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Why is religion still around in the twenty-first century? Why do so many still believe? And how do various traditions still shape the way people experience everything from sexuality to politics, whether they are religious or not? In Why Religion? Elaine Pagels looks to her own life to help address these questions.

These questions took on a new urgency for Pagels when dealing with unimaginable loss - the death of her young son, followed a year later by the shocking loss of her husband. Here she interweaves a personal story with the work that she loves, illuminating how, for better and worse, religious traditions have shaped how we understand ourselves; how we relate to one another; and, most importantly, how to get through the most difficult challenges we face.

Drawing upon the perspectives of neurologists, anthropologists, and historians, as well as her own research, Pagels opens unexpected ways of understanding persistent religious aspects of our culture.

A provocative and deeply moving account from one of the most compelling religious thinkers at work today, Why Religion? explores the spiritual dimension of human experience.



About the Author

Elaine Pagels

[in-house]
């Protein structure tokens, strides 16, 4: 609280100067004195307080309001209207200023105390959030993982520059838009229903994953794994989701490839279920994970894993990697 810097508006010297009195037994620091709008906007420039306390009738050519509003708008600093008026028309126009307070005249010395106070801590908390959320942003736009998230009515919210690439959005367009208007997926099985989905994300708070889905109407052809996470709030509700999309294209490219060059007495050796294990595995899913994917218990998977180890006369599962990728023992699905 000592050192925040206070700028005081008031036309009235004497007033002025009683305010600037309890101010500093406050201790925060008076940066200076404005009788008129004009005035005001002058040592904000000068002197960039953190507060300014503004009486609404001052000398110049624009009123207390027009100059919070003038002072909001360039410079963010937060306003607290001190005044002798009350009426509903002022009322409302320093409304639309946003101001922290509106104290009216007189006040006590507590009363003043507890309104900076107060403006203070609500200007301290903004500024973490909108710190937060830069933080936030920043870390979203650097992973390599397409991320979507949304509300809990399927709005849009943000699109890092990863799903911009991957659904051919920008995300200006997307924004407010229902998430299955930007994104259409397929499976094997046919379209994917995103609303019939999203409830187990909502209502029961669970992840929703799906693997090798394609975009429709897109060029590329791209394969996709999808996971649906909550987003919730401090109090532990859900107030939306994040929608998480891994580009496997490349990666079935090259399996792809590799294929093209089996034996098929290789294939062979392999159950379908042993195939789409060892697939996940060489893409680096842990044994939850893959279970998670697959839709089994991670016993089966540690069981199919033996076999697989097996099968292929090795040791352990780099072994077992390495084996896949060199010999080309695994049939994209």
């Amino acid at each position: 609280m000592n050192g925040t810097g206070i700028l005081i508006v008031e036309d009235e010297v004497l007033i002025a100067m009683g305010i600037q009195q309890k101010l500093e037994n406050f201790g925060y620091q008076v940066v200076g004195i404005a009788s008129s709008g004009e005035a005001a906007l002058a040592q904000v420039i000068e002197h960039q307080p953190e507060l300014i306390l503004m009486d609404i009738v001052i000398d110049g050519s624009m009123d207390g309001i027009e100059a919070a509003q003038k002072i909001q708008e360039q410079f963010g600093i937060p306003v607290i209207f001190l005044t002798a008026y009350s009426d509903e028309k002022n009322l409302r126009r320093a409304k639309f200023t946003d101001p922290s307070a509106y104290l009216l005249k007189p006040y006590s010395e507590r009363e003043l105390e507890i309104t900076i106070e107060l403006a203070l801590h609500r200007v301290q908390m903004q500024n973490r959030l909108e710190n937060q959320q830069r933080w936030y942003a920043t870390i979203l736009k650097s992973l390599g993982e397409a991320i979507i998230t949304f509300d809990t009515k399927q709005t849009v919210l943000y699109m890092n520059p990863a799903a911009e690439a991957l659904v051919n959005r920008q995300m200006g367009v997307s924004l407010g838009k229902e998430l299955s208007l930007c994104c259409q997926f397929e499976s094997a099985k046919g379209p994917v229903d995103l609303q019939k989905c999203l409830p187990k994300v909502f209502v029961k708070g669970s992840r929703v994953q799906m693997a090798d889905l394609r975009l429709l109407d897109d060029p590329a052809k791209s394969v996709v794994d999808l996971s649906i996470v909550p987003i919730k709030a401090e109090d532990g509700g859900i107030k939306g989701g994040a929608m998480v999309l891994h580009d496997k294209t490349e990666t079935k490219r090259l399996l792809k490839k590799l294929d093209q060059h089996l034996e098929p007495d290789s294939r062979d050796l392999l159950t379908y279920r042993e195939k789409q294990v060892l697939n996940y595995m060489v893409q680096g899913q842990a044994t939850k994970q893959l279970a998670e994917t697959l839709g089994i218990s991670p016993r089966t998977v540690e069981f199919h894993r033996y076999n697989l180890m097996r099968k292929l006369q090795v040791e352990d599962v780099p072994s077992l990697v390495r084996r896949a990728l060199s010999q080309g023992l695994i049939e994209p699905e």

Elaine Pagels is a preeminent figure in the theological community whose scholarship has earned her international respect. The Harrington Spear Paine Professor of Religion at Princeton University, she was awarded the Rockefeller, Guggenheim & MacArthur Fellowships in three consecutive years. As a young researcher at Barnard College, she changed forever the historical landscape of the Christian religion by exploding the myth of the early Christian Church as a unified movement. Her findings were published in the bestselling book, The Gnostic Gospels, an analysis of 52 early Christian manuscripts that were unearthed in Egypt. Known collectively as the Nag Hammadi Library, the manuscripts show the pluralistic nature of the early church & the role of women in the developing movement. As the early church moved toward becoming an orthodox body with a canon, rites & clergy, the Nag Hammadi manuscripts were suppressed & deemed heretical. The Gnostic Gospels won both the Nat'l Book Critic's Circle Award & the Nat'l Book Award & was chosen by the Modern Library as one of the 100 best books of the 20th Century.



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